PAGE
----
While Tim’s ’85 Mustang chassis may have been outdated, his drivetrain had steadily been upgraded and he was very familiar with the small-block nitrous combination he had been running. The engine, transmission, fuel system and ignition all came out of the old car and went straight into the new one. Daryl’s brother Doug painted the Mustang in its deep black hue, and John Shelden, helped us do the fabrication on the car.

“We originally built it to run X275 and raced at various races and won a few,” Tim told us. “After those cars started going really fast and the rules changed, we couldn’t get our car light enough to be competitive. John Sears debuted a class called Nitrous X, a small-block, nitrous-only class. The NX class was perfect for cars that didn’t fit either X275 or Ultra Street.The minimum weights were higher, so it fit our car really well.”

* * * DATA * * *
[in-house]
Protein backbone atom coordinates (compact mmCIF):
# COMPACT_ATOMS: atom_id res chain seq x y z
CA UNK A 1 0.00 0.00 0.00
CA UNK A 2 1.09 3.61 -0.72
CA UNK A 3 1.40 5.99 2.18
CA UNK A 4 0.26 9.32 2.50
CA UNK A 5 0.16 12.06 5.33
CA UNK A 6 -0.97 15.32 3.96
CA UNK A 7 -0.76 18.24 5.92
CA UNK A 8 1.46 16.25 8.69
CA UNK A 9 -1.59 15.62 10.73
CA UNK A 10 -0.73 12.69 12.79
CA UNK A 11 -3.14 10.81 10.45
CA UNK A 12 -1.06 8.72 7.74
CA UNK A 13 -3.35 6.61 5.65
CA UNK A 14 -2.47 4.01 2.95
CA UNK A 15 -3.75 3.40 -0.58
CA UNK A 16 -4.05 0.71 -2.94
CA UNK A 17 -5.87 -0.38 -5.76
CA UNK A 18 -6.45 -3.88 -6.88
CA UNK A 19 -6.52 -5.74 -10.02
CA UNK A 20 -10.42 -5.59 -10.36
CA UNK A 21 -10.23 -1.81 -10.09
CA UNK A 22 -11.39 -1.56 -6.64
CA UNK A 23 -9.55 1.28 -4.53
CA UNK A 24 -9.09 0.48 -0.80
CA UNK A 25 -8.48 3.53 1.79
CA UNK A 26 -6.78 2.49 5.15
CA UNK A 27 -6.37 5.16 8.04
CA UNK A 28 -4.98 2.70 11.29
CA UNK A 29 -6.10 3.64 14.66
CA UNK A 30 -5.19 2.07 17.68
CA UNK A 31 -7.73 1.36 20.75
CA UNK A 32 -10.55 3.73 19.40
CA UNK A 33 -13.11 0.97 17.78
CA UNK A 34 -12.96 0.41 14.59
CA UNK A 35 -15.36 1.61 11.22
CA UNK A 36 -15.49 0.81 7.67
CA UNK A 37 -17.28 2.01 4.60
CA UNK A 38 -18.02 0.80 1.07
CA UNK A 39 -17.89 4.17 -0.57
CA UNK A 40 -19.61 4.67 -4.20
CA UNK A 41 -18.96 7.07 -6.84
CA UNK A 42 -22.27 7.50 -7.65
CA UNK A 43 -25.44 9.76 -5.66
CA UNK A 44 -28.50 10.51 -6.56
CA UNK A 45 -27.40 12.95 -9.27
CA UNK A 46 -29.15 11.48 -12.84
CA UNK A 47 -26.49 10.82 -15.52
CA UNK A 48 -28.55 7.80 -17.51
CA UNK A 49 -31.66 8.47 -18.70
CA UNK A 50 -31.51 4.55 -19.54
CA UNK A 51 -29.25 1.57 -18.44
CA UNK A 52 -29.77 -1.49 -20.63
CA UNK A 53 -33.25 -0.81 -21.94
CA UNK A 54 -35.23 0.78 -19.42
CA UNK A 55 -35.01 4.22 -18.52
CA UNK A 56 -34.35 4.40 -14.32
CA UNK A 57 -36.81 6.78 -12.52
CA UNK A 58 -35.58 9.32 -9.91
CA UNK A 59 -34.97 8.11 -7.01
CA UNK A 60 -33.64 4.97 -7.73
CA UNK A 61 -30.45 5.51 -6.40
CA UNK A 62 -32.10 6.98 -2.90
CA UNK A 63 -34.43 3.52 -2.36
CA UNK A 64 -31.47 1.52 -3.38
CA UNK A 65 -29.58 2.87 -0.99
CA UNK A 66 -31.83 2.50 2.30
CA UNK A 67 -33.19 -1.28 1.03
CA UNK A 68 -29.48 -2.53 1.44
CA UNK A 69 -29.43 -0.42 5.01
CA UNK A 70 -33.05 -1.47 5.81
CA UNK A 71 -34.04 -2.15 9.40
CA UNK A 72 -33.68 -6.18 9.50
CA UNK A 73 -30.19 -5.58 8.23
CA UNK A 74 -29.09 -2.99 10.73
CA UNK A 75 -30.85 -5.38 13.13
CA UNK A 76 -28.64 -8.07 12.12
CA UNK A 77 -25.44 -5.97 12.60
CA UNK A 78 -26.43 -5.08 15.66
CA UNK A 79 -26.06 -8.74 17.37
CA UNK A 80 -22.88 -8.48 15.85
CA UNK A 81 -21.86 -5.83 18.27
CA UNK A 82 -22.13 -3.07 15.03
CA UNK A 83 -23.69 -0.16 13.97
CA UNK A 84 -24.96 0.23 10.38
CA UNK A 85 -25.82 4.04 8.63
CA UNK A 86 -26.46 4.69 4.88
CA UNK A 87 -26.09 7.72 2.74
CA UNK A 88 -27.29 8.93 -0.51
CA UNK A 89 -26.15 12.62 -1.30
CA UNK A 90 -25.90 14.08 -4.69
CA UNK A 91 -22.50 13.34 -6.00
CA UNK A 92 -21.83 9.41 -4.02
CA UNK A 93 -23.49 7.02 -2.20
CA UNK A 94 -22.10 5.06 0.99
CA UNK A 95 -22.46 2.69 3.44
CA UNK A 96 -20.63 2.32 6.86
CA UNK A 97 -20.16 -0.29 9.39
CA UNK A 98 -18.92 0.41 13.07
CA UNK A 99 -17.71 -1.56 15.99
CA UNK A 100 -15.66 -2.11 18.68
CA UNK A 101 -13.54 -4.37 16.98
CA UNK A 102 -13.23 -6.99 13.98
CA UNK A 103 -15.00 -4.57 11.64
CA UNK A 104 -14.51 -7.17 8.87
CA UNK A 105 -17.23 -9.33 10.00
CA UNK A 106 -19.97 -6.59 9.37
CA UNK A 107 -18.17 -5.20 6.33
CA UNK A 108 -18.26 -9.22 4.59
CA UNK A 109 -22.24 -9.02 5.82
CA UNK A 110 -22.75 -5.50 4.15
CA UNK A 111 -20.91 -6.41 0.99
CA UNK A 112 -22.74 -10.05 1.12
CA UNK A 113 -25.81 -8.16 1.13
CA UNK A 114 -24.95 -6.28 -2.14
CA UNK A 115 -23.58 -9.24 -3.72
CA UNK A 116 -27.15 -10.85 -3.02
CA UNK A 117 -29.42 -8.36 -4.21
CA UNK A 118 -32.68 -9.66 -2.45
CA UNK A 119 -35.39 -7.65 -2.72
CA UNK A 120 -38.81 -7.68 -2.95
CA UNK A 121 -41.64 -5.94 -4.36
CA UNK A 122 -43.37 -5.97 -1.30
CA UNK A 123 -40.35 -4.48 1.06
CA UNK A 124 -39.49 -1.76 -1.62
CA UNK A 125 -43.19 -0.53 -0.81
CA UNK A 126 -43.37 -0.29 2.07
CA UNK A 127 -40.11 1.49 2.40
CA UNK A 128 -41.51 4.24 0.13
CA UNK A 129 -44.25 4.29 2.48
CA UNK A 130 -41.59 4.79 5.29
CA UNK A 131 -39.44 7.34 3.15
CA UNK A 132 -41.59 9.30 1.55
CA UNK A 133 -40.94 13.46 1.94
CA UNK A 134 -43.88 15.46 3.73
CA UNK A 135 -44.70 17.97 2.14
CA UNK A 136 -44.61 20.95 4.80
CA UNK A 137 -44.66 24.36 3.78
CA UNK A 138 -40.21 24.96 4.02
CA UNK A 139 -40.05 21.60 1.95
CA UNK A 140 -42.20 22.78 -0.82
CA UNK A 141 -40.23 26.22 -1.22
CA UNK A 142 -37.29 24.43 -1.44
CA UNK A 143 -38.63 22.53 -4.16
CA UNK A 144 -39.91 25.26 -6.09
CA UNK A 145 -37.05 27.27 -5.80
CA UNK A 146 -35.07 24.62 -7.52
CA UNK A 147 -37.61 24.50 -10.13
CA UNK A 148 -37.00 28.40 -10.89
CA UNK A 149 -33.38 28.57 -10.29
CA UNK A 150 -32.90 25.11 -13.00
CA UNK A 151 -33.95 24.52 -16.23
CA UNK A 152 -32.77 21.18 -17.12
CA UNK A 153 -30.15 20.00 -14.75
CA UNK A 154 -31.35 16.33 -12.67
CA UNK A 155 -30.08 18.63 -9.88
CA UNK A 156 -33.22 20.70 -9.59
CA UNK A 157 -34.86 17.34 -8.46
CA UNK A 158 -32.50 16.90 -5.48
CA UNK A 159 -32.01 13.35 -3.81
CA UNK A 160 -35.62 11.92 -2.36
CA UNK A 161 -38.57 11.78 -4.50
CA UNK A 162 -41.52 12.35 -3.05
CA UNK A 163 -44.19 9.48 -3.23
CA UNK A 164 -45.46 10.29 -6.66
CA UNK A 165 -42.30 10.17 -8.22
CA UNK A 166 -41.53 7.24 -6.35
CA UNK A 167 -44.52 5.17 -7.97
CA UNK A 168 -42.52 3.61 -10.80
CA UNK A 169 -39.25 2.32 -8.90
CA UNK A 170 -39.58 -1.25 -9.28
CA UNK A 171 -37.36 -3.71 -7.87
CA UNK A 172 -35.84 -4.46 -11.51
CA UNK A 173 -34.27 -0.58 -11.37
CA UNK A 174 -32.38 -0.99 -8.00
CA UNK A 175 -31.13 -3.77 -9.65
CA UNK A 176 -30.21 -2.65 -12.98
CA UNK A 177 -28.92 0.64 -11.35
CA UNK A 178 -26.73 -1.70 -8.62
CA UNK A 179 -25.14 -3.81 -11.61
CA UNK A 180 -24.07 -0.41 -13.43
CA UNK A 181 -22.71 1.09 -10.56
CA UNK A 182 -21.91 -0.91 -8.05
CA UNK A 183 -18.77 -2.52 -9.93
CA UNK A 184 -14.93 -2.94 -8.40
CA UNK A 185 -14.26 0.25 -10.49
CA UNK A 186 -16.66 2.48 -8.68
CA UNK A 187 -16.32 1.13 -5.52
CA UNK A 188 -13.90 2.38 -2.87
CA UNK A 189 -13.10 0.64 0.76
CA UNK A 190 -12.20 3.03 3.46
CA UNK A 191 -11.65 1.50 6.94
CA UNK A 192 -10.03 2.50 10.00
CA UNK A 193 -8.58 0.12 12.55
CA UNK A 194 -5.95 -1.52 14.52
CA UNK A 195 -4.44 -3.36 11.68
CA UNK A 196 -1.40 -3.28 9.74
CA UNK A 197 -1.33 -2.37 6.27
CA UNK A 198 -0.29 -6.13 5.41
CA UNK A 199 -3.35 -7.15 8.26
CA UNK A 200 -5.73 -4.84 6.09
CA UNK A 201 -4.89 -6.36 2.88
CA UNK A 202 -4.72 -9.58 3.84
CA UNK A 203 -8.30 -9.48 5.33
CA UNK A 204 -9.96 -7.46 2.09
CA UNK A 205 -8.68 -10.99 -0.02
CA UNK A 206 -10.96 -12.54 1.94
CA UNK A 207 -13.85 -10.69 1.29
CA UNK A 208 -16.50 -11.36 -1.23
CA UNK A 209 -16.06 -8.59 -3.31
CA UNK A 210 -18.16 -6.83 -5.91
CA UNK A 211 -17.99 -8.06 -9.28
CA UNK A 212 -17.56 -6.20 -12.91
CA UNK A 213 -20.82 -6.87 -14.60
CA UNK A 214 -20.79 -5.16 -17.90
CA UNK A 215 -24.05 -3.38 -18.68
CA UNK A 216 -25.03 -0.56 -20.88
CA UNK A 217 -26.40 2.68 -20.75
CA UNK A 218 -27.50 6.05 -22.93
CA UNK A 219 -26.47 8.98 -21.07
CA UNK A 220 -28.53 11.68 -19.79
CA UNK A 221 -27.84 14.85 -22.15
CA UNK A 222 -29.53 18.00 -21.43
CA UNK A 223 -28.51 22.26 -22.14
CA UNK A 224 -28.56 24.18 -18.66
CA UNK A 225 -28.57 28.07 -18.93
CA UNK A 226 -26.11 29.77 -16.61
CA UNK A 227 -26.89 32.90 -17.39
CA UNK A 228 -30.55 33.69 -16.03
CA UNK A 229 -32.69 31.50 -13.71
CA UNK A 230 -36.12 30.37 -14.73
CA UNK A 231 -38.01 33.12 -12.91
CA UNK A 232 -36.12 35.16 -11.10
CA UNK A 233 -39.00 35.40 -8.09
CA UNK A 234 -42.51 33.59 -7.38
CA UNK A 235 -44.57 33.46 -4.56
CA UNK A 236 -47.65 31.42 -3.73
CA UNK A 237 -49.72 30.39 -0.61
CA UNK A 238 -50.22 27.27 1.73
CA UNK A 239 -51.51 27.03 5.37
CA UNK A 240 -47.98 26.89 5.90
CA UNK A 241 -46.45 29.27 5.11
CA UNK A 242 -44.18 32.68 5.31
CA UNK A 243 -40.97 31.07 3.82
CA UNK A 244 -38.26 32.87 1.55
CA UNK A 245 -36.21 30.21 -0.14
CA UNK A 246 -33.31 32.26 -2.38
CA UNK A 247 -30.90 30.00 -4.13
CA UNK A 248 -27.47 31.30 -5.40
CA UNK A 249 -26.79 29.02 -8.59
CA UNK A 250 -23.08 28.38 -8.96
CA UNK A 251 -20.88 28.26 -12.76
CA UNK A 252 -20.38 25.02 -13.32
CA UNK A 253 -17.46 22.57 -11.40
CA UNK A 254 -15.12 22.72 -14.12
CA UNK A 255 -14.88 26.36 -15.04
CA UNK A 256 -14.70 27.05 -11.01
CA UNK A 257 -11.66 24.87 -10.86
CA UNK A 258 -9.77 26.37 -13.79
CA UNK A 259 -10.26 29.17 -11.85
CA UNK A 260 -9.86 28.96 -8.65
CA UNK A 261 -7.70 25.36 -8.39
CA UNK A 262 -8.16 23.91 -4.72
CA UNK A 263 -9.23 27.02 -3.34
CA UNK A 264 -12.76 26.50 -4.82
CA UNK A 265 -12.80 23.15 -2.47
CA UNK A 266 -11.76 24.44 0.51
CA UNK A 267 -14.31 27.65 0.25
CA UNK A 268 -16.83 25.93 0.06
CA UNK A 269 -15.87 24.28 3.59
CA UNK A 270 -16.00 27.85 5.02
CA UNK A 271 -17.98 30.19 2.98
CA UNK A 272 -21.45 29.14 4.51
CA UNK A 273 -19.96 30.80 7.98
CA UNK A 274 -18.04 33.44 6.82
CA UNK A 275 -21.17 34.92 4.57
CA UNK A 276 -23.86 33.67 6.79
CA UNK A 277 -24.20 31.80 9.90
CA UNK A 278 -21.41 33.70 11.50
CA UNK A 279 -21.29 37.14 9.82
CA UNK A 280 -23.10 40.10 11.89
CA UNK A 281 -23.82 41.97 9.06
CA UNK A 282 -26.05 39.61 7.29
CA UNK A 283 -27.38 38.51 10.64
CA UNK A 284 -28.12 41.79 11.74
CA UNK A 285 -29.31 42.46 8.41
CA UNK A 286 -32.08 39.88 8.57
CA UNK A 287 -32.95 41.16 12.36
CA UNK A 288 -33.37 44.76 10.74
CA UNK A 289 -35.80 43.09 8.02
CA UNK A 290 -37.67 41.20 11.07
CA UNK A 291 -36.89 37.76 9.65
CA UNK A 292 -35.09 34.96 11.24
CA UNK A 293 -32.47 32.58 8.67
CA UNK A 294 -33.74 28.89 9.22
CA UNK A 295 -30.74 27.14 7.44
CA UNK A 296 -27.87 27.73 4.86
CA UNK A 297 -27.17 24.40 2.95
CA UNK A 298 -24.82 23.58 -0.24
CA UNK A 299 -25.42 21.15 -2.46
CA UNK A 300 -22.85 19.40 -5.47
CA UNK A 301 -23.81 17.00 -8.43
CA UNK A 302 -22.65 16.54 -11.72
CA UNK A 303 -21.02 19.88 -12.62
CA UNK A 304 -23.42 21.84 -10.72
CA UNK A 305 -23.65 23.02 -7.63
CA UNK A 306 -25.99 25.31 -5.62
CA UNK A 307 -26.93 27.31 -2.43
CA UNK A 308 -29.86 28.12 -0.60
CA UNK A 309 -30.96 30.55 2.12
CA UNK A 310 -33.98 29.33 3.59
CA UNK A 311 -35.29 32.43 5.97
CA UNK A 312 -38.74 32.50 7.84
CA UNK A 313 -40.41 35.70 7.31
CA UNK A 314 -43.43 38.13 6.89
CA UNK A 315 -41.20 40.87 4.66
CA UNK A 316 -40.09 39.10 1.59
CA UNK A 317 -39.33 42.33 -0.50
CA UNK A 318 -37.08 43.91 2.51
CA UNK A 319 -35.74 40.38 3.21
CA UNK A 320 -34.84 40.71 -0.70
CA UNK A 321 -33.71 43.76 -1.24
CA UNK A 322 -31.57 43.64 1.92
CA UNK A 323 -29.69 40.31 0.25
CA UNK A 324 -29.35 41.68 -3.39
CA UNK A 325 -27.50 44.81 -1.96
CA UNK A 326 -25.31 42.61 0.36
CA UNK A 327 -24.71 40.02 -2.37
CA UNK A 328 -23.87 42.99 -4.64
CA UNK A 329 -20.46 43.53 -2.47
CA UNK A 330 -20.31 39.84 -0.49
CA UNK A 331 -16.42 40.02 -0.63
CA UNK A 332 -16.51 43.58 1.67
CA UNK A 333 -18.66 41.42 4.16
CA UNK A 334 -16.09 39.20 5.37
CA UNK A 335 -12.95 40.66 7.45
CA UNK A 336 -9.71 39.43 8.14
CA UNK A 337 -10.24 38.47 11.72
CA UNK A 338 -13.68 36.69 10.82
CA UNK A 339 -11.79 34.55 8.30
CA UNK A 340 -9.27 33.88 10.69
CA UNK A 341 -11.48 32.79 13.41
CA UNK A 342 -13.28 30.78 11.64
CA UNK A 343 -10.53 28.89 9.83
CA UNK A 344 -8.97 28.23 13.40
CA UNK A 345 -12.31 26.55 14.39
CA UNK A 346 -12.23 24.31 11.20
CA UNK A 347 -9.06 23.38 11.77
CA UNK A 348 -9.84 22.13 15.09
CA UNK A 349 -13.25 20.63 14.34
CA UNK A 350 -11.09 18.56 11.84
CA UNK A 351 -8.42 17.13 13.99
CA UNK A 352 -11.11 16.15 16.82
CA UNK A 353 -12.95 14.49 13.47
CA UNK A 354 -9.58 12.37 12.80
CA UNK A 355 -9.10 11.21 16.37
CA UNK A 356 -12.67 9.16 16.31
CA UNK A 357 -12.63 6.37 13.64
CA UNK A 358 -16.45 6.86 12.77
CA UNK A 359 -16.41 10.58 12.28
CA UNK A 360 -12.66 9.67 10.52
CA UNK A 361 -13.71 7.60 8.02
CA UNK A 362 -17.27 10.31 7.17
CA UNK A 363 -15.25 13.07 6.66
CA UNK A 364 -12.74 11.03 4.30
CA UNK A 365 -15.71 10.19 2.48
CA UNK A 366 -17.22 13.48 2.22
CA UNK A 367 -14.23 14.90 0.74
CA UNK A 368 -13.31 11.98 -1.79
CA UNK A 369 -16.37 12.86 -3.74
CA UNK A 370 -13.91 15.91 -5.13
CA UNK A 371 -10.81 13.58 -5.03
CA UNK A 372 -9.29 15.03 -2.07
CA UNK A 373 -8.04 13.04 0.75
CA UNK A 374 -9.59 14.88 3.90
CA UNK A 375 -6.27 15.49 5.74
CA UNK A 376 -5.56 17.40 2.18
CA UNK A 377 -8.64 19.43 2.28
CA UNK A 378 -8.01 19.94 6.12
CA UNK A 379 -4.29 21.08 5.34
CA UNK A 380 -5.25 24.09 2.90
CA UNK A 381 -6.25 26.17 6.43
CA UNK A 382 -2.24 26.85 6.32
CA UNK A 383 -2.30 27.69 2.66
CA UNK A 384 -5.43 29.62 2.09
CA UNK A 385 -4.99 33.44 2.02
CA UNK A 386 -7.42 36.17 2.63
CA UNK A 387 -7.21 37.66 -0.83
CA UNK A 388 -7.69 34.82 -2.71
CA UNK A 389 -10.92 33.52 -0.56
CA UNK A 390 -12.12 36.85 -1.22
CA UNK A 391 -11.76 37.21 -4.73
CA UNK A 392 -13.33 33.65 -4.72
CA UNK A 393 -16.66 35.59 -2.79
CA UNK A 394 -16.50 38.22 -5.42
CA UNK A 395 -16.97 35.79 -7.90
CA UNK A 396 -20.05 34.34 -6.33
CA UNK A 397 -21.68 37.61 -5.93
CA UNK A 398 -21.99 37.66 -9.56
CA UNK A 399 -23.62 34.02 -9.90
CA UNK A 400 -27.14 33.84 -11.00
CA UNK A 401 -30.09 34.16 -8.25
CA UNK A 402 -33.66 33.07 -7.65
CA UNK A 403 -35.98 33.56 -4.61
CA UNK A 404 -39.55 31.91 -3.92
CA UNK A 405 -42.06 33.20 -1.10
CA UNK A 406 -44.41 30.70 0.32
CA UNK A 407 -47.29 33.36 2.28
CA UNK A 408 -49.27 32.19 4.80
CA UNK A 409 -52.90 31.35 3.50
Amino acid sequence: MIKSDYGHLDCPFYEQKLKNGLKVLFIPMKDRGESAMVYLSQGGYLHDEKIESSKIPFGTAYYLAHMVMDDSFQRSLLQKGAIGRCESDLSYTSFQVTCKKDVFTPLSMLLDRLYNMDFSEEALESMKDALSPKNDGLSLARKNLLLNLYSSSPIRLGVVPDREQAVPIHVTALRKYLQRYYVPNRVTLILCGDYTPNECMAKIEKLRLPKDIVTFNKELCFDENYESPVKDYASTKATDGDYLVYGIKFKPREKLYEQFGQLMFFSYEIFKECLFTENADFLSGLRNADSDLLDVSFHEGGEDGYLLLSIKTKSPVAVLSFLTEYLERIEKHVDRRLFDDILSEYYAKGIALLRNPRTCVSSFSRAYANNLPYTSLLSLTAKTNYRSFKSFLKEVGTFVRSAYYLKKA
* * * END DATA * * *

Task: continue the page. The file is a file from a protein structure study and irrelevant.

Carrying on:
And the fit turned out to be perfect, as Tim and Daryl secured the 2015 Nitrous X championship. In 2017, however, the class was shelved and the team had to take a look at what was out there and what they could be competitive in.

Around that time, the NMCA rules committee announced changes for Edelbrock Xtreme Street for 2018, most notable was the race distance changing from a quarter-mile to an eighth-mile.

“Going to eighth-mile was huge and we started looking at the NMCA,” Tim explained. “I always liked going to the races with John [Warren] and Andy [Warren].” And like them he should, as Knieriem Racing engines have been under the hood of Andy’s multi-championship-winning Chevy Caprice, as well as John’s Edelbrock Xtreme Street Nova.